Last week, (September 23, 2015), Advocate General Yves Bot (AG), an adviser to Europe’s highest court, issued a nonbinding opinion that the agreement between the EU and the U.S. for data transfers from the EU to the U.S. should be deemed invalid by the European Court of Justice.

The opinion declared that the European Commission’s 2000 decision to endorse the Safe Harbor Agreement, which allows companies to transfer data of Europeans to the U.S. provided that they self-certify to adhere to EU privacy laws, should be declared invalid because it does not adequately protect Europeans’ privacy rights. The safe harbor program is presently used by approximately 4500 companies.

The crux of the argument was based on the NSA’s comprehensive access to data. He said, “Such mass, indiscriminate surveillance is inherently disproportionate and constitutes an unwarranted interference with the rights guaranteed by Articles 7 and 8 of the Charter.” The criticism includes Europeans’ inability to challenge law enforcement and national security agencies from accessing their data.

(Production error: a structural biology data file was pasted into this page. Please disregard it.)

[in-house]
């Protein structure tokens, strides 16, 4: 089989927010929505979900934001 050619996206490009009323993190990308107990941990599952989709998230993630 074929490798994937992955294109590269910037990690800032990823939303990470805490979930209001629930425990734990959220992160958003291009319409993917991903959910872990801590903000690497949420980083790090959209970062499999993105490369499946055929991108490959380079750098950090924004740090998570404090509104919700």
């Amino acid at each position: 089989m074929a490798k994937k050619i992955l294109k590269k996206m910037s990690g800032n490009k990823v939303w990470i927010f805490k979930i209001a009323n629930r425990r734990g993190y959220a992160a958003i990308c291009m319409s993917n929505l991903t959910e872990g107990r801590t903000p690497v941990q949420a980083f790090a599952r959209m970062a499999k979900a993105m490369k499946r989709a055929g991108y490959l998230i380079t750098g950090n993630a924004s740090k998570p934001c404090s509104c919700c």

In response, the U.S. Mission to the European Union issued a statement on Monday (September 28, 2015) stating that the AG relied on inaccuracies in the underlying case against Facebook pending in Ireland. “The United States does not and has not engaged in indiscriminate surveillance of anyone, including ordinary European citizens. Moreover, the advocate general’s opinion fails to take into account that—particularly in the last two years—President Obama has taken unprecedented steps to enhance transparency and public accountability regarding U.S. intelligence practices, and to strengthen policies to ensure that all persons are treated with dignity and respect, regardless of their nationality or place of residence.”

The European Court of Justice has announced that it will issue its opinion on October 6th. We are watching closely, because if the Safe Harbor program is declared invalid, companies that rely on safe harbor certification will have to determine compliance in the wake of the declaration. We will keep you posted.